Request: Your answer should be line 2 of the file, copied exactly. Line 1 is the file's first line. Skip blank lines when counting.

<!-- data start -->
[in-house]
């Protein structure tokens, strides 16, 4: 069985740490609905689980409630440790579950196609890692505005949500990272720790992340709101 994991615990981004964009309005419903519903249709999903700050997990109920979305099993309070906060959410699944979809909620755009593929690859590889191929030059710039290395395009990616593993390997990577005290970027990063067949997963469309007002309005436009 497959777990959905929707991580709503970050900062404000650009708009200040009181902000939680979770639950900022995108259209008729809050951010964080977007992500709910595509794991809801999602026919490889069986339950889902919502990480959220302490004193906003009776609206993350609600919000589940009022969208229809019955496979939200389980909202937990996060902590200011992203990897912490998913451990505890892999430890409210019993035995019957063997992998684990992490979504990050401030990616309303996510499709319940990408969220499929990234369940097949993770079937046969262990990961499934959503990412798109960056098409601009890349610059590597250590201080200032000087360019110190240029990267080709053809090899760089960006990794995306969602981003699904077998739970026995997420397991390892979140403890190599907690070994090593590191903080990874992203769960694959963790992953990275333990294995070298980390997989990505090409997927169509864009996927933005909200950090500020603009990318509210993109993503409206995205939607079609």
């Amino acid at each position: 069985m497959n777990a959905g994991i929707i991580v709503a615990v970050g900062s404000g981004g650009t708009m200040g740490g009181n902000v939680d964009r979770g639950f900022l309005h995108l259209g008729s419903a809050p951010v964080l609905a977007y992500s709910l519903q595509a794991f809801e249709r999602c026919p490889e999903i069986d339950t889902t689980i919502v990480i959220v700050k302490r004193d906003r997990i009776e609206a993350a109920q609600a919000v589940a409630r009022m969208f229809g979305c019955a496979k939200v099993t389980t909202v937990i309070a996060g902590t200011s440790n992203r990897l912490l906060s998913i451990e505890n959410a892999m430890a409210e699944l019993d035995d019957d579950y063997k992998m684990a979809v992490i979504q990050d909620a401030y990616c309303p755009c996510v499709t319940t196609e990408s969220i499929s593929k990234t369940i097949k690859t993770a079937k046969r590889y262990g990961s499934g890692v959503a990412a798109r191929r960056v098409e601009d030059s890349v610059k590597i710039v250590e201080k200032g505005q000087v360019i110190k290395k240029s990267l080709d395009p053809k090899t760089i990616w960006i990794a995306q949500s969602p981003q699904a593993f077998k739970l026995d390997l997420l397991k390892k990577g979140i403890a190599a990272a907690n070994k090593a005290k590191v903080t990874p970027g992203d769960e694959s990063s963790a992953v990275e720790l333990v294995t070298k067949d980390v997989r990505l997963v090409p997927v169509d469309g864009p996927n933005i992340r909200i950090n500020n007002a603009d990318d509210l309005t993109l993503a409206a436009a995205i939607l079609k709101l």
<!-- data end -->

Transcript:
């Protein structure tokens, strides 16, 4: 069985740490609905689980409630440790579950196609890692505005949500990272720790992340709101 994991615990981004964009309005419903519903249709999903700050997990109920979305099993309070906060959410699944979809909620755009593929690859590889191929030059710039290395395009990616593993390997990577005290970027990063067949997963469309007002309005436009 497959777990959905929707991580709503970050900062404000650009708009200040009181902000939680979770639950900022995108259209008729809050951010964080977007992500709910595509794991809801999602026919490889069986339950889902919502990480959220302490004193906003009776609206993350609600919000589940009022969208229809019955496979939200389980909202937990996060902590200011992203990897912490998913451990505890892999430890409210019993035995019957063997992998684990992490979504990050401030990616309303996510499709319940990408969220499929990234369940097949993770079937046969262990990961499934959503990412798109960056098409601009890349610059590597250590201080200032000087360019110190240029990267080709053809090899760089960006990794995306969602981003699904077998739970026995997420397991390892979140403890190599907690070994090593590191903080990874992203769960694959963790992953990275333990294995070298980390997989990505090409997927169509864009996927933005909200950090500020603009990318509210993109993503409206995205939607079609």